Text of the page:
Meteor burst communication is based on using meteors as cryptography assistants. Meteor trails reflect radio waves, which makes them suitable for radio transmissions at distances of up to 2,000 kilometers. Unpredictable nature of meteors makes pose a significant hindrance for signal interception.
Associate Professor Amir Sulimov explains, “Each meteor trail forms a kind of a shadow resembling an ellipse on the Earth’s surface. All communication stations within that area can tune in on the channel. Meteor trails help determine a specific area where potential malefactors can try to intercept the signal.”
Traditionally, it was theorized that the longest radius of interception lies along the radio line between legal points A and D, while the shortest radius, conversely, is perpendicular to that axis.
“In our research, we are the first to show that this trend may not be persistent in meteor systems, especially on short lines of less than 500 km. Because of the random nature of meteor arrivals, orientations of the large and small radiuses can differ significantly. And the degree of that difference is also variating, depending on seasonal and daily meteor cycles. Such regularities make meteor communication interception quite difficult.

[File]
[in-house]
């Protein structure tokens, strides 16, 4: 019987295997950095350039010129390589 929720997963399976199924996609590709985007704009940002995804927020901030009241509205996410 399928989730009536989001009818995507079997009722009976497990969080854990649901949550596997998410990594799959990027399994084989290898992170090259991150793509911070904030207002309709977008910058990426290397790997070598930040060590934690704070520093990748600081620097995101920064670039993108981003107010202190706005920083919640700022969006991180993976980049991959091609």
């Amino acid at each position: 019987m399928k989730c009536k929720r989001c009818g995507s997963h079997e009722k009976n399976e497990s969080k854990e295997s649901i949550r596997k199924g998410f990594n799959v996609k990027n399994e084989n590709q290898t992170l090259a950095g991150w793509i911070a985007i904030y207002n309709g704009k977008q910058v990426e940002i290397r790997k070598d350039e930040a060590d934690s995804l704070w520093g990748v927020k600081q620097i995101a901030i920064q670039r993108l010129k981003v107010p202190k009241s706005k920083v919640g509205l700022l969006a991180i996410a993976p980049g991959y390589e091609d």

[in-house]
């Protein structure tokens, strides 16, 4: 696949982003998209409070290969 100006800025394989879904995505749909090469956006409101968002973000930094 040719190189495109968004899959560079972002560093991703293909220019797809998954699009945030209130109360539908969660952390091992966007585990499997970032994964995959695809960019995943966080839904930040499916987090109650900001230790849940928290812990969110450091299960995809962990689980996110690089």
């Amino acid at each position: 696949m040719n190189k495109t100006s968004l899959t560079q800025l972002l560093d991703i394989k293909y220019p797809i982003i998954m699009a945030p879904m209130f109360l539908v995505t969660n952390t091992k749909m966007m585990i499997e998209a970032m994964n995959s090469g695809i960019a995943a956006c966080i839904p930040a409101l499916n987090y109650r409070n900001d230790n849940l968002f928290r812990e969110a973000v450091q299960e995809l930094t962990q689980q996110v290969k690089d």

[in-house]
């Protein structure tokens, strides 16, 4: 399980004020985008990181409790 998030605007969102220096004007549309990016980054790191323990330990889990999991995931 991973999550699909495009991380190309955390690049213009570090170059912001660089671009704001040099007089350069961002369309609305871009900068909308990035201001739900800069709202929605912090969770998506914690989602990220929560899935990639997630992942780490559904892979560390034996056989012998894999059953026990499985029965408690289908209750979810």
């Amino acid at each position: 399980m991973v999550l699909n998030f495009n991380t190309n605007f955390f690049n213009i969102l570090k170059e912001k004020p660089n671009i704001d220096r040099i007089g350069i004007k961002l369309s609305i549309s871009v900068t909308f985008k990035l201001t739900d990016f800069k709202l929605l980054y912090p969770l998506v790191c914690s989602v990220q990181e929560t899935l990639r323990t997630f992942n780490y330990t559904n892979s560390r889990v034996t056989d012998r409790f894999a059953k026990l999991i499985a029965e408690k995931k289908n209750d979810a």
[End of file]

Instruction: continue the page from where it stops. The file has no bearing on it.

“Experiments and models showed that the practical possibility of intercepting a meteor channel disappears at 30 kilometer distances, but theoretical chances persist at distances of up 300 km along small radiuses and 850 kilometers along large radiuses,” concludes Sulimov.
The obtained data may be used for meteor cryptography. Further research should show the distances at which partial interception of cryptographic keys is feasible.
The paper appeared in IEEE Transactions on Antennas and Propagation.